New multibeam mapping data from Ammassilik Basin, SE Greenland: A tale of glacial landforms influenced by variable basement lithologies

John R. Hopper, Lara R. Pérez, Katrine Juul Andresen, Thomas Funck, Ole Rønø Clausen, Emil Fønss Jensen, Stig Hjalte Graeser Kinnerup

Research output: Contribution to conferenceAbstract at conference


The Ammassalik Basin, offshore SE Greenland near Tasiilaq, is a Mesozoic rift basin bounded to the west by Precambian basement rocks. The basin was heavily influenced by Paleogene volcanism associated with the Iceland mantle plume and eventual opening of the North Atlantic (Gerlings et al., 2017). Eastward of where basin sedimentary rocks sub-crop below the seabed, subaerially extruded flood basalts cover the basin and give way seawards to a thick pile of seaward dipping reflectors characteristic of volcanic rifted margins (Peréz-Gussinyé et al., 2023). In addition, it has been suggested that parts of the margin may be underlain by older, Proterozoic–early Paleozoic meta-sedimentary rocks (e.g. Fyhn et al., 2012; Guarnieri et al. 2022).

In 2022 as part of the SEAMS project (SurvEy of AMmassalik basin Sediments), a collaborative effort between GEUS and Aarhus University with support from the Danish Center for Marine Research and Danish Arctic Command, we collected ~3000 km^2 of multibeam data supplemented by Innomar sub-bottom profiler data on the Danish patrol vessel HDMS Lauge Koch.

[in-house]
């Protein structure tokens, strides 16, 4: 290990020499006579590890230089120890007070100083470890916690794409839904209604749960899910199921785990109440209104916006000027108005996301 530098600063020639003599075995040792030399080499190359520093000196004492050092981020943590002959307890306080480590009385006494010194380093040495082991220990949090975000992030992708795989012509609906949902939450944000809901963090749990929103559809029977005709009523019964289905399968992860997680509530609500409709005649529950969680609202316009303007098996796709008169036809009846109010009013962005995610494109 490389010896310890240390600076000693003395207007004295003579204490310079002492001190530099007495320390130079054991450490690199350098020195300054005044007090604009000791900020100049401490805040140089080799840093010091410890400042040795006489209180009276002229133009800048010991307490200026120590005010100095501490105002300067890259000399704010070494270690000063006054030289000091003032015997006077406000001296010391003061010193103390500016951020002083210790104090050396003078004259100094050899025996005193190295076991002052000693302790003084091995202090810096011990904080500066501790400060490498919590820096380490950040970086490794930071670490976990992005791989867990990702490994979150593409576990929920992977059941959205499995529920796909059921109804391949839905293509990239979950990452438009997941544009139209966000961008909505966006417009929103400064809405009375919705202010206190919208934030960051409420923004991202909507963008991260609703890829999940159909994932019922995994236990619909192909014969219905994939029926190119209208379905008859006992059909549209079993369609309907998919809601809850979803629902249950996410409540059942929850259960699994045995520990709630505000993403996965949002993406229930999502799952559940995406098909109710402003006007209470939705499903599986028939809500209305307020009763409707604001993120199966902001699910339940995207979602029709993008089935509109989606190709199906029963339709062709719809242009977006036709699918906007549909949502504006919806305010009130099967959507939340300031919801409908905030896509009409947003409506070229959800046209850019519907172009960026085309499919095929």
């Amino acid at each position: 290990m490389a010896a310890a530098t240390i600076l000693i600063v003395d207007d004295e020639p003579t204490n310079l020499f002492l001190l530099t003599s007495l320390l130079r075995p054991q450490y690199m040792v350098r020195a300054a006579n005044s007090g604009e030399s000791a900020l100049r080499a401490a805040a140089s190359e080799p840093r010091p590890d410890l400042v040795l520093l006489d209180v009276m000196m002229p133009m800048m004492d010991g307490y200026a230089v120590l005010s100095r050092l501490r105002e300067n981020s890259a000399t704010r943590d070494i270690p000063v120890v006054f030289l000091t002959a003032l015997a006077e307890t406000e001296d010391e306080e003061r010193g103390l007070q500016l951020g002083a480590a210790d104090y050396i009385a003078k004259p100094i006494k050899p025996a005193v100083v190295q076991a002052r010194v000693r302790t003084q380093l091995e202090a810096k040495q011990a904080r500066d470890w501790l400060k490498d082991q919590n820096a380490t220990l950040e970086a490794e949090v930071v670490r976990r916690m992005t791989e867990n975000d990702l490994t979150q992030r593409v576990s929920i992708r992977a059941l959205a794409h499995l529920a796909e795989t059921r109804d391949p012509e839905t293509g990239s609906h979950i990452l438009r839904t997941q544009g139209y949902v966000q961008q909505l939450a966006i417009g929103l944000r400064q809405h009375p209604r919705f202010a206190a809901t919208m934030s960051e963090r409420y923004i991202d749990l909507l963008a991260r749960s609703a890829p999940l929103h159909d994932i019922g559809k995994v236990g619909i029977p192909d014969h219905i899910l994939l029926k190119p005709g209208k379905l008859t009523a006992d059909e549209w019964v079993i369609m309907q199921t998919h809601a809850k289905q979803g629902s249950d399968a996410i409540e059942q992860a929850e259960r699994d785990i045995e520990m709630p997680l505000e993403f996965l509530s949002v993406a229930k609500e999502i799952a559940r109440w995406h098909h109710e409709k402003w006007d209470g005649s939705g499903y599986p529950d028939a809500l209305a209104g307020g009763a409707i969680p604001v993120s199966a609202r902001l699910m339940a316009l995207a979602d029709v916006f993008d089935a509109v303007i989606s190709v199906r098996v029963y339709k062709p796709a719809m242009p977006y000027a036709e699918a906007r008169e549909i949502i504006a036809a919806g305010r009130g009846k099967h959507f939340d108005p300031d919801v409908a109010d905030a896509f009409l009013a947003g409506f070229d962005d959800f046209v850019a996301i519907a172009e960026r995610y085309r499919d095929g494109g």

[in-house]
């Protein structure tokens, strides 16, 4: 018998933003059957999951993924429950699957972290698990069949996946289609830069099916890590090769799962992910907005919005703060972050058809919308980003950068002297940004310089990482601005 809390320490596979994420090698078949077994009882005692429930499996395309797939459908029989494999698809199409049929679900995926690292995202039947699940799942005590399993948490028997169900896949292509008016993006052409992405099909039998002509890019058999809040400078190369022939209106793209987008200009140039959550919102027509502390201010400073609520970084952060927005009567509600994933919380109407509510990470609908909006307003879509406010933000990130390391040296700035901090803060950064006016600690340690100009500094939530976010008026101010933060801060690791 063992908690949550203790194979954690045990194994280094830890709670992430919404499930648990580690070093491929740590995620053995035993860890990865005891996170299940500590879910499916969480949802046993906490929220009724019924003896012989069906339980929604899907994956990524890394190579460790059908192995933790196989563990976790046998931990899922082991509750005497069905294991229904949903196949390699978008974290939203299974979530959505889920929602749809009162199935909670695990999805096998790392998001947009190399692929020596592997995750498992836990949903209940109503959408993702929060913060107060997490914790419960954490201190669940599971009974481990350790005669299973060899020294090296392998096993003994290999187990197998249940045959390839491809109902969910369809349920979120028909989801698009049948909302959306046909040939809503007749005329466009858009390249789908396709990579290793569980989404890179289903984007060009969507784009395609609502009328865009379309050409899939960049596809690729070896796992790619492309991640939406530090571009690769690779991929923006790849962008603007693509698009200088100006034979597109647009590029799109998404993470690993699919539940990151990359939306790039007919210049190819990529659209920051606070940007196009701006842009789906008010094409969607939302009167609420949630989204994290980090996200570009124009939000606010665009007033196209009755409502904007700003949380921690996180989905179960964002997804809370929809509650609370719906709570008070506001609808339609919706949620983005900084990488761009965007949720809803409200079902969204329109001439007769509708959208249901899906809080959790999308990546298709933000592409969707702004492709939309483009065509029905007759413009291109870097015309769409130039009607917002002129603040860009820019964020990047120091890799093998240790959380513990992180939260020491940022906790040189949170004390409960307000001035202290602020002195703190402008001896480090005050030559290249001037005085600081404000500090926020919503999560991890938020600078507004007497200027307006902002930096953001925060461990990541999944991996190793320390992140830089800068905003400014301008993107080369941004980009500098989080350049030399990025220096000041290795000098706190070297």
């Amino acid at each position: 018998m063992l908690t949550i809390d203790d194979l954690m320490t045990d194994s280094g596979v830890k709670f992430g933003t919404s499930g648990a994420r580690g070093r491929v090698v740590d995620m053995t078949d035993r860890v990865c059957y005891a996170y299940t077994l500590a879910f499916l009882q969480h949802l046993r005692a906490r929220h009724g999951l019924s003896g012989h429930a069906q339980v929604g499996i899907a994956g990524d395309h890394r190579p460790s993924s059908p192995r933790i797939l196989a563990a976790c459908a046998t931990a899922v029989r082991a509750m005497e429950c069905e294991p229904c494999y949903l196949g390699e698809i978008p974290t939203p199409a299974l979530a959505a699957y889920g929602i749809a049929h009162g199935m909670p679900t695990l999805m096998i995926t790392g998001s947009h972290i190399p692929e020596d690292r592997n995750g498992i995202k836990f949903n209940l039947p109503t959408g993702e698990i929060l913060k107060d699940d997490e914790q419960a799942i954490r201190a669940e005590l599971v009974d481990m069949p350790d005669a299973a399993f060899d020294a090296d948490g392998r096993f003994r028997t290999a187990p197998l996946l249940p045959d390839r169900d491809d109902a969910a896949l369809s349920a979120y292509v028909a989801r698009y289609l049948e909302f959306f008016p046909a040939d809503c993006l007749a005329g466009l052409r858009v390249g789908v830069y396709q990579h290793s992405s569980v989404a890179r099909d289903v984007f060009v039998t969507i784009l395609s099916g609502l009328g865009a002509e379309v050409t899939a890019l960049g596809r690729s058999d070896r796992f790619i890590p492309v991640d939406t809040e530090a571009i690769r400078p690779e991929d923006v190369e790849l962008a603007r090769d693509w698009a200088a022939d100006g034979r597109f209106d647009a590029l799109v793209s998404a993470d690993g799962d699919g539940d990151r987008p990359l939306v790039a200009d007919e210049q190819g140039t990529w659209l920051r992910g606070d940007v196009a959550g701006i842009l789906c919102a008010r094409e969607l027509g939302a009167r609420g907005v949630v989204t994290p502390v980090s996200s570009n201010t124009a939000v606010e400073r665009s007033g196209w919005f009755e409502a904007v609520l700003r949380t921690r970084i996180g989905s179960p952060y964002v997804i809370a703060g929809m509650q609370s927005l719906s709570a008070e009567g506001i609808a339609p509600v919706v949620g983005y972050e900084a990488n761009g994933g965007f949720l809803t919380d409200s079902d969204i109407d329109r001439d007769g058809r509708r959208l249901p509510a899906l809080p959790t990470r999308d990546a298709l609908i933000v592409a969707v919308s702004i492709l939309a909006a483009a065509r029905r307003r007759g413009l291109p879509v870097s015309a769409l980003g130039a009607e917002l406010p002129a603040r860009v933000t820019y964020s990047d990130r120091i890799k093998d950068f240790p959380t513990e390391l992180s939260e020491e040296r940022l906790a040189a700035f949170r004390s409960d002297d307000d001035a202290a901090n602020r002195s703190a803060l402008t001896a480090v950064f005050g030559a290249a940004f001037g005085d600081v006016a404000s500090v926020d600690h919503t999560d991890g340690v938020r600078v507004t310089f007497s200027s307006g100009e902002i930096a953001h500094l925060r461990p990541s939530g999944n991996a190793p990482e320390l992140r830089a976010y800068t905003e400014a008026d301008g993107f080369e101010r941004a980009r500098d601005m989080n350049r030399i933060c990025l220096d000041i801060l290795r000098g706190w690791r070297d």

The data illuminate a number of glacially influenced landforms that appear to be in part controlled by the underlying substrate. Areas interpreted by Gerlings et al. (2017) as older meta-sedimentary rocks appear strongly eroded by ice tongues that must have covered the shelf, with several broad U-shaped valleys. Over the main part of the Mesozoic basin, only limited erosion is observed, but crag-and-tail features associated with sub-cropping basaltic sills are apparent, not unlike similar features that have been found in the Vaigat in West Greenland, where a sill intruded Cretaceous basin sub-crops below seabed. The hard Precambrian basement to the west, and the flood basalts to the east, do not appear to be greatly affected by glaciation, with no evidence for flow parallel striations, though these areas appear to have scour marks that could have resulted from icebergs.
Original languageEnglish
Number of pages1
Publication statusPublished - 2024
Event36th Nordic Geological Winter meeting - Gothenburg, Sweden
Duration: 10 Jan 202412 Jan 2024
Conference number: 36


Conference36th Nordic Geological Winter meeting
Abbreviated titleNGWM
Internet address

Programme Area

  • Programme Area 3: Energy Resources
  • Programme Area 2: Water Resources


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